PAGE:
San Jose's millionaire population grew 2.1 percent, to 90,700 millionaires in 2011. Houston's millionaire population grew by 1.9 percent, to 98,500 millionaires. (Click here to see larger map.)
Growth is not to be confused with total population of millionaires. New York still towers over the rest of the country when it comes to sheer numbers of super-wealthy residents with 727,100, up 1 percent from 2010. (Read more: The Millionaires Who Pay the Highest Tax Rate).
In second place came Los Angeles, with 255,600 millionaires, followed by Chicago with 212,100 and then Washington, D.C. with 166,200 millionaires.
Some cities lost millionaires. Detroit led the pack of losers, seeing its millionaire population drop by 2.2 percent to 90,100. Philadelphia lost .9 percent of its millionaires, whose population dropped to 109,400.
"San Jose and Houston's growth in HNWI population was driven by good performance of major local industries," said Jean Lassignardie, Chief Sales and Marketing Officer, Capgemini Global Financial Services. (Read more: Hard Times in the Mega-Yacht Market)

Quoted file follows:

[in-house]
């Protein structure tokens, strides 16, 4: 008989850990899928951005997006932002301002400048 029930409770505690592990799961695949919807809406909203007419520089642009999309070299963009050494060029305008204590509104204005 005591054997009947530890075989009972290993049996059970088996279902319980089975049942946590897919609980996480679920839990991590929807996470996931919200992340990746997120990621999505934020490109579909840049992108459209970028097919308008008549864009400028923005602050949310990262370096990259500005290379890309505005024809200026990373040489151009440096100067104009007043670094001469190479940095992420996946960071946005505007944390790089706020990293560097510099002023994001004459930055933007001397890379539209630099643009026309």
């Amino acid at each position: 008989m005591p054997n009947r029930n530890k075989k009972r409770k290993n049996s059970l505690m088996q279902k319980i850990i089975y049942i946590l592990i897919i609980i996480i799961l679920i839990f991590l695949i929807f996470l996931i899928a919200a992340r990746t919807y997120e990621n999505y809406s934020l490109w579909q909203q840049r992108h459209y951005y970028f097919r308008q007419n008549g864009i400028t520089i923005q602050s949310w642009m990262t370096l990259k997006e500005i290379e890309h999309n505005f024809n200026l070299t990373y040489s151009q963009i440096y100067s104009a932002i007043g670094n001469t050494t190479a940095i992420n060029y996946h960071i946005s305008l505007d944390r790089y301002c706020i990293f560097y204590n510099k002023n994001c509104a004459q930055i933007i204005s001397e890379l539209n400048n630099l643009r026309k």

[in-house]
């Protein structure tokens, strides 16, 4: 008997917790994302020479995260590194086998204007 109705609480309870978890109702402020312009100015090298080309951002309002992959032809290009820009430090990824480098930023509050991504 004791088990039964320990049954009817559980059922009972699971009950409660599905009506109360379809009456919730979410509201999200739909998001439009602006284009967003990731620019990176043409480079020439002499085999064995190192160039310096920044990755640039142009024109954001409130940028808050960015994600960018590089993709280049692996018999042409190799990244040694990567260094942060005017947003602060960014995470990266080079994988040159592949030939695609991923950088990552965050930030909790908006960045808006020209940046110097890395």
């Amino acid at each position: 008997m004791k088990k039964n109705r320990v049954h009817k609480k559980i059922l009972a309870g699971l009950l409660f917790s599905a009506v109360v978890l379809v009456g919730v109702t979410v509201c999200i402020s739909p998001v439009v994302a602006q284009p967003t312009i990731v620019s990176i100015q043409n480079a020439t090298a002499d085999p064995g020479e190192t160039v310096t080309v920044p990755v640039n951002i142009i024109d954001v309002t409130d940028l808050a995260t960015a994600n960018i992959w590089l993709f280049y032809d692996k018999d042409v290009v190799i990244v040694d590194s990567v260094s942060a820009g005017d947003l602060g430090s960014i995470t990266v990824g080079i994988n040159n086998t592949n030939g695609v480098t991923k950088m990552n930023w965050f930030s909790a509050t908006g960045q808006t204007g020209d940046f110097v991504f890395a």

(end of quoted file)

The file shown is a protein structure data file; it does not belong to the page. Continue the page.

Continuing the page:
"On the other hand," said Lassignardie, "Philadelphia and Detroit moved one place down on the list to seventh and 10th positions respectively, generally due to poor equity markets and worsening global economic conditions. In addition, Philadelphia faced house price pressure, while Detroit continued to battle high unemployment levels as did Los Angeles, San Jose, Chicago and San Francisco."
Despite all the talk about global wealth, U.S. cities have more millionaires than most countries. Each of the top five millionaire cities in the country is large enough to rank among the top 15 wealth markets in the world, Capgemini said.
-By CNBC's Robert Frank
Follow Robert Frank on Twitter: @robtfrank